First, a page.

In Defense of Sororities

My freshman year, I cried on the walk home from the activities fair. There were so many organizations on campus, each with a complicated-sounding process for joining and all of which seemed to demand talents and skills that I wasn’t sure I had. I’d come to the activities fair looking for a community where I could find the lifelong friends I was supposed to be making in college, and left feeling more alone and inadequate than ever.

Sorority recruitment that February was a turning point for me. Here was a group of women offering the community I’d been seeking. I was amazed by the time that my new sisters devoted to actually being there for each other in a way that I hadn’t yet experienced at Harvard. I felt welcomed, heard, supported, understood, and authentically known. Judging from the outpouring of support for sororities from women on Facebook after the College announced it would sanction sororities, I am not alone in feeling this way.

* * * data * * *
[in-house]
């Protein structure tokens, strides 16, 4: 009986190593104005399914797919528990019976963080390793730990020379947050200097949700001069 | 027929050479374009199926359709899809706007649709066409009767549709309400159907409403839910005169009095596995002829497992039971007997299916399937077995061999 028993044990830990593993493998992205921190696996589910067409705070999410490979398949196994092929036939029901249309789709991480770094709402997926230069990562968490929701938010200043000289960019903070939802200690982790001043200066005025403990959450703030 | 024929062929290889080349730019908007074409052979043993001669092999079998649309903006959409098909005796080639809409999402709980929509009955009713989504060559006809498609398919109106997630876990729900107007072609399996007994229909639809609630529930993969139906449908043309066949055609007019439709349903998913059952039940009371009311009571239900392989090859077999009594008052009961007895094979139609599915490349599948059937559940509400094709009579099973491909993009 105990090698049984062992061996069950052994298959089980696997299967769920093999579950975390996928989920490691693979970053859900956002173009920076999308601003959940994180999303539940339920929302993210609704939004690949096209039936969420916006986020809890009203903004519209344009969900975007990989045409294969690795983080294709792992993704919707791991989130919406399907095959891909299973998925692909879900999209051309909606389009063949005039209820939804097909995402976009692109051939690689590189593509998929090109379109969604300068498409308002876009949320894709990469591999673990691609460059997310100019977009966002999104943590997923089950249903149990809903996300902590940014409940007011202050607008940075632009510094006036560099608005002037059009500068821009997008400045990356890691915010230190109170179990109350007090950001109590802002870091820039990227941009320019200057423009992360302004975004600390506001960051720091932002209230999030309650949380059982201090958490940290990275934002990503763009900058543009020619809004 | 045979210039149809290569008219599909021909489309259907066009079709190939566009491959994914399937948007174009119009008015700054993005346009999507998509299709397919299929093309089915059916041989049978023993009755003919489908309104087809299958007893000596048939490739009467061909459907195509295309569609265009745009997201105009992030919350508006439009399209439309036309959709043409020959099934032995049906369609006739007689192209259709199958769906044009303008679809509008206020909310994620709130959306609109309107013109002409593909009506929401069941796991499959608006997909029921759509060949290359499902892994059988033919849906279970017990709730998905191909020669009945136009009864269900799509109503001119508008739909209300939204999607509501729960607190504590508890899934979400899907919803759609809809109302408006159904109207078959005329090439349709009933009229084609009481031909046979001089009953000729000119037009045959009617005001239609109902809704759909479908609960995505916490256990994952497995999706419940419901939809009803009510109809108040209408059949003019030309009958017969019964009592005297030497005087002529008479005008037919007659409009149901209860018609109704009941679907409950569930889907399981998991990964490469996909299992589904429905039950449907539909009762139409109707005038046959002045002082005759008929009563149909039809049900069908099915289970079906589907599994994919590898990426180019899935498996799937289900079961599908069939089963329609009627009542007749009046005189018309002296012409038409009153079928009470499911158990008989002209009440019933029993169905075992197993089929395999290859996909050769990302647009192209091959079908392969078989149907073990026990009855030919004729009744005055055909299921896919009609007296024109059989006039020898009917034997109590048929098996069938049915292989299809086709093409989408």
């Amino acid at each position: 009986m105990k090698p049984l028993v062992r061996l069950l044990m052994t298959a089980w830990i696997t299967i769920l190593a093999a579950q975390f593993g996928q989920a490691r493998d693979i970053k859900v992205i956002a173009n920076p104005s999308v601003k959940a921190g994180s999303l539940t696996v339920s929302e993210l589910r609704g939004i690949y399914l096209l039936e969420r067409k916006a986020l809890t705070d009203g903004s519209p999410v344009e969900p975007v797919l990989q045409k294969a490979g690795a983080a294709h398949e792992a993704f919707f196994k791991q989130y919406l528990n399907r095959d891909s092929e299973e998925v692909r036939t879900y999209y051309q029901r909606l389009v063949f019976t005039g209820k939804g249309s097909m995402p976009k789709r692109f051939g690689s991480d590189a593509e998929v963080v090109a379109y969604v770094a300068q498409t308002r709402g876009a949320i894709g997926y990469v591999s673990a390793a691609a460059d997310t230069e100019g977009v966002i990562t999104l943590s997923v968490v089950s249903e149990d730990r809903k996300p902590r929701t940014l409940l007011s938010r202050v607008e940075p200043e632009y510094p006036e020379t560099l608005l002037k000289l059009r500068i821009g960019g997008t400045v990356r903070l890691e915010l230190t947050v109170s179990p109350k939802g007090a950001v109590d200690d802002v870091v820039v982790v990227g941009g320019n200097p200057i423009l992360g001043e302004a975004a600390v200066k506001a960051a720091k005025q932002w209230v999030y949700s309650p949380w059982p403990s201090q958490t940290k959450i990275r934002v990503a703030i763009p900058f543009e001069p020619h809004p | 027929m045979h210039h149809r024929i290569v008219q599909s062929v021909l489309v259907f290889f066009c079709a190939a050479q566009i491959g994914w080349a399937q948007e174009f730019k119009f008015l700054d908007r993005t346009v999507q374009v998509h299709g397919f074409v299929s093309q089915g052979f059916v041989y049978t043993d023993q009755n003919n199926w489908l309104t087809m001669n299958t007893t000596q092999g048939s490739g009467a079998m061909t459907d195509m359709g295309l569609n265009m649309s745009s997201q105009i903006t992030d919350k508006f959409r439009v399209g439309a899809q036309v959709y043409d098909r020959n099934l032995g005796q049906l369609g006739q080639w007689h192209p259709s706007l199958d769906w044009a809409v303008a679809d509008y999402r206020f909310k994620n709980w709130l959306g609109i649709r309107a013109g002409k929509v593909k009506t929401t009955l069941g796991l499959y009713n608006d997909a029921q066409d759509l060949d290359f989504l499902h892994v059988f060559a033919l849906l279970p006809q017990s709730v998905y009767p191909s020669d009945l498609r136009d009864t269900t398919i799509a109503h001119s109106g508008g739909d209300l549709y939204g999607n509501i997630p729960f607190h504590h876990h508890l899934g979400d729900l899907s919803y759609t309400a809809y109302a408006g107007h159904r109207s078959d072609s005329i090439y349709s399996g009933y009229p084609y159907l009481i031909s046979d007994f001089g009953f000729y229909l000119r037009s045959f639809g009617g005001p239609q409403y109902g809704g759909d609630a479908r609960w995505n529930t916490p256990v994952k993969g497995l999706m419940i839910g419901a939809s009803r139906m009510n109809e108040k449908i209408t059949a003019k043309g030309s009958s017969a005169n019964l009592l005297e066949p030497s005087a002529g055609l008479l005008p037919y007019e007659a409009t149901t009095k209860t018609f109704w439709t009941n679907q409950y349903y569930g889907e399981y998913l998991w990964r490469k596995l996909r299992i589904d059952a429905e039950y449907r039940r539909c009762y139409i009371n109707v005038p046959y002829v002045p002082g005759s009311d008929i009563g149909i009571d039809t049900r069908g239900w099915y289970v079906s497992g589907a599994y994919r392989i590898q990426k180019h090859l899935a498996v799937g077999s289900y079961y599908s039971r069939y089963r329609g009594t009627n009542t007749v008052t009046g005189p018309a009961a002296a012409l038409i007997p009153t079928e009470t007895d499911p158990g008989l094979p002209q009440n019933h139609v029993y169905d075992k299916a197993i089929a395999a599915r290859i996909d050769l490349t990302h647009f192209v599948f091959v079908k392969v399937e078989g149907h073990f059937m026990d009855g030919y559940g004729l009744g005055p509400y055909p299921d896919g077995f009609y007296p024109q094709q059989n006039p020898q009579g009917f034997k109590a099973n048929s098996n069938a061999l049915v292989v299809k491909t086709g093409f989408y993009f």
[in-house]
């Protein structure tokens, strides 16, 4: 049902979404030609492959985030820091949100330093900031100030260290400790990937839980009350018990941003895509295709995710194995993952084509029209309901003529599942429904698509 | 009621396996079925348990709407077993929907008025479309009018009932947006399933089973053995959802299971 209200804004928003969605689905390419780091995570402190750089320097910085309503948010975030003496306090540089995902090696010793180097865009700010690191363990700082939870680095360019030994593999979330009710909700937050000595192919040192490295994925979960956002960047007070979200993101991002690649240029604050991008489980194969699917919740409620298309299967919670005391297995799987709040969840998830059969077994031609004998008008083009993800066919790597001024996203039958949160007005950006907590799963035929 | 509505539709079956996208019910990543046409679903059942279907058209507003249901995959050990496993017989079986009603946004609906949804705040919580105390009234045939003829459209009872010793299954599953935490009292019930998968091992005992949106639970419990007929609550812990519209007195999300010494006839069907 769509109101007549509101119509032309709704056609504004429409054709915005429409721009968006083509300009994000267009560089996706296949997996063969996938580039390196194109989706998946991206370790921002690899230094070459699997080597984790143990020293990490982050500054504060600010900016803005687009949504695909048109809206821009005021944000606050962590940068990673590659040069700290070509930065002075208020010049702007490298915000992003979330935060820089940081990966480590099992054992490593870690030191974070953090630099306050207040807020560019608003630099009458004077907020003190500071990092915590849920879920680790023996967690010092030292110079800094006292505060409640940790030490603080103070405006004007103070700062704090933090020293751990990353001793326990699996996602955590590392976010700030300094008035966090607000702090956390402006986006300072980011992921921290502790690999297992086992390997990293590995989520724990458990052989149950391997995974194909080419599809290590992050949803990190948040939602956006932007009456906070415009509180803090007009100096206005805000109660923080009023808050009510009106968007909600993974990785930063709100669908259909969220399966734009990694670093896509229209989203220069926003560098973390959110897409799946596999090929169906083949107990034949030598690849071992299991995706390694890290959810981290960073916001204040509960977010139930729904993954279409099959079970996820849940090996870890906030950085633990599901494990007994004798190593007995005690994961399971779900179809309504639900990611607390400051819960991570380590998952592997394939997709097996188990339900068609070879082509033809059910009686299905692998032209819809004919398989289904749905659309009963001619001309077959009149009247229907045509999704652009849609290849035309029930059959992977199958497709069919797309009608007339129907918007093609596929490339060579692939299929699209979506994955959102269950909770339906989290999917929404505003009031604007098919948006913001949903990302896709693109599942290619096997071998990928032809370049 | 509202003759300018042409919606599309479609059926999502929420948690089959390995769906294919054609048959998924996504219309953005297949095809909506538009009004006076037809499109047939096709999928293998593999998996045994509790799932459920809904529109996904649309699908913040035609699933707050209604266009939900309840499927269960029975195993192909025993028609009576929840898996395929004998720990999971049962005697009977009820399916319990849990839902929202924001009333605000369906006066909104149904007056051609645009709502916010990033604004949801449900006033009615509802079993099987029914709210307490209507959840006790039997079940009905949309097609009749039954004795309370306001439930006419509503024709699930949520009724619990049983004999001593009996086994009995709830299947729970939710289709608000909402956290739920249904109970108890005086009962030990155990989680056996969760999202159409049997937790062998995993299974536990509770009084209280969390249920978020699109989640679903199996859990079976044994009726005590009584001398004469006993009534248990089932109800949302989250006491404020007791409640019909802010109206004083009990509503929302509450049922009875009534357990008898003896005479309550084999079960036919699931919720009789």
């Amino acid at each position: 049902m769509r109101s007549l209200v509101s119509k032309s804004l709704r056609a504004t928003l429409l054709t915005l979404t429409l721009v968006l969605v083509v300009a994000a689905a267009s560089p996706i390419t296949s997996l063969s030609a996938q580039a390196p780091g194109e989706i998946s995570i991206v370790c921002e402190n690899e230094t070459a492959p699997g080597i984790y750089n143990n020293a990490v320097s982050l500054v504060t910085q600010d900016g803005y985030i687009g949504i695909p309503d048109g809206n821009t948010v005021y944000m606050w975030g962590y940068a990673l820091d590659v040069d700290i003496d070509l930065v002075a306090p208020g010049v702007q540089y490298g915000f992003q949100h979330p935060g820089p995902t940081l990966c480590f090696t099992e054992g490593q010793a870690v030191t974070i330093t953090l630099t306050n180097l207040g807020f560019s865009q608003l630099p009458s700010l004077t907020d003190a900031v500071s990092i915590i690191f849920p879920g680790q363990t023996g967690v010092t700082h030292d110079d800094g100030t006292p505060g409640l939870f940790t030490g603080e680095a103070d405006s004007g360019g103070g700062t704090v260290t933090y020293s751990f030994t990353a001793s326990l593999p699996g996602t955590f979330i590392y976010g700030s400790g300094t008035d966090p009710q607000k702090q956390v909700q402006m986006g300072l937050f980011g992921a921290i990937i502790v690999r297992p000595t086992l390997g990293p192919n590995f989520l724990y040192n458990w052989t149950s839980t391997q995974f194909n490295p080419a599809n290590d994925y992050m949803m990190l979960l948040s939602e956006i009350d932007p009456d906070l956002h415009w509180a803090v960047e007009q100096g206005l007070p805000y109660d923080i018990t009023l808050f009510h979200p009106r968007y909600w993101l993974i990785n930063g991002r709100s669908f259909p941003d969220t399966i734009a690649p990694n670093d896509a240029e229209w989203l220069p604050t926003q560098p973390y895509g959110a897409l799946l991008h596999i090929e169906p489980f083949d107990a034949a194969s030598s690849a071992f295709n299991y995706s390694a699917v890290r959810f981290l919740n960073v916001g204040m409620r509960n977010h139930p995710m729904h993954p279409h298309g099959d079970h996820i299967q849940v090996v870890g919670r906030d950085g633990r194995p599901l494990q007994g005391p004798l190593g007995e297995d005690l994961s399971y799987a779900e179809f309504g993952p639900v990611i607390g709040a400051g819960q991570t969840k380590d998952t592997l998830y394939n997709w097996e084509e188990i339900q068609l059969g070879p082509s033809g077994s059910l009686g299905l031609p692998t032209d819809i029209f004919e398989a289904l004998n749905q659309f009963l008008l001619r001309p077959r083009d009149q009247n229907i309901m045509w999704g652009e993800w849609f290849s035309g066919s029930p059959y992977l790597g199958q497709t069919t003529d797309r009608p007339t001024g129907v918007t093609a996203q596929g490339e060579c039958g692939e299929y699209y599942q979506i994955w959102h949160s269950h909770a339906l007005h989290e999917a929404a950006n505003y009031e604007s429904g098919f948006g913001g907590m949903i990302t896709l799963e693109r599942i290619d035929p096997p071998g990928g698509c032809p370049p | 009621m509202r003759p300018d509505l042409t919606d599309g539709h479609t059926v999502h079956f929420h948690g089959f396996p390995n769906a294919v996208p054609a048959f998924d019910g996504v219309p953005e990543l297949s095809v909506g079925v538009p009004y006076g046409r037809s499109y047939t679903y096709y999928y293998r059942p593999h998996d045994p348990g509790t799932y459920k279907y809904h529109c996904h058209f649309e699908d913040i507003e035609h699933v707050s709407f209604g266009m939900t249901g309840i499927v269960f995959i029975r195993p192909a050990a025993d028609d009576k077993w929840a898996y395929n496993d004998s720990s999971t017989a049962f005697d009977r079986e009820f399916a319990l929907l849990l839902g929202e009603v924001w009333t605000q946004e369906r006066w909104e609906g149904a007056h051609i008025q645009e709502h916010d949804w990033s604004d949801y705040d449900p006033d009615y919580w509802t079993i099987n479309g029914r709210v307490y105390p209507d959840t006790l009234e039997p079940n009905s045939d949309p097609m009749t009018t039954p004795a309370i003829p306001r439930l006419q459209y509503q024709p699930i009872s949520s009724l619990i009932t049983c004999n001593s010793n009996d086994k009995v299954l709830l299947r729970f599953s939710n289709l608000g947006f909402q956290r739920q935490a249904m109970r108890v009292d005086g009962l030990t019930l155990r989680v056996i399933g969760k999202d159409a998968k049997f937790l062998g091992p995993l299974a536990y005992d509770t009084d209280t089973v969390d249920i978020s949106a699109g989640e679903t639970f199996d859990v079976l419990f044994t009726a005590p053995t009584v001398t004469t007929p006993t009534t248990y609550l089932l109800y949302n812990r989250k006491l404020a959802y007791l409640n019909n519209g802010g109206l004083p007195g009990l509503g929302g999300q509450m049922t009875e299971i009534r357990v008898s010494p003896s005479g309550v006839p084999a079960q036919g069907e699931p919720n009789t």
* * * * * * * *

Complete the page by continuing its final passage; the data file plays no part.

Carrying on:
To clarify a few misconceptions about sororities on Harvard’s campus: the recruitment process is open to any woman on campus who chooses to go through the process, and women must rush all four sororities. Recruitment is a mutual-selection process, meaning that the preferences of the potential new members are weighed as equally as the preferences of members. There are no date events included in the process, and each event is intentionally structured to allow each woman to meet just as many members as everyone else participating. Women who go through recruitment overwhelmingly receive a bid to one of the four sororities (notably, at a significantly higher rate than is reported by The Crimson, as that number includes the nearly 60 women who elected to drop out of the process this year.)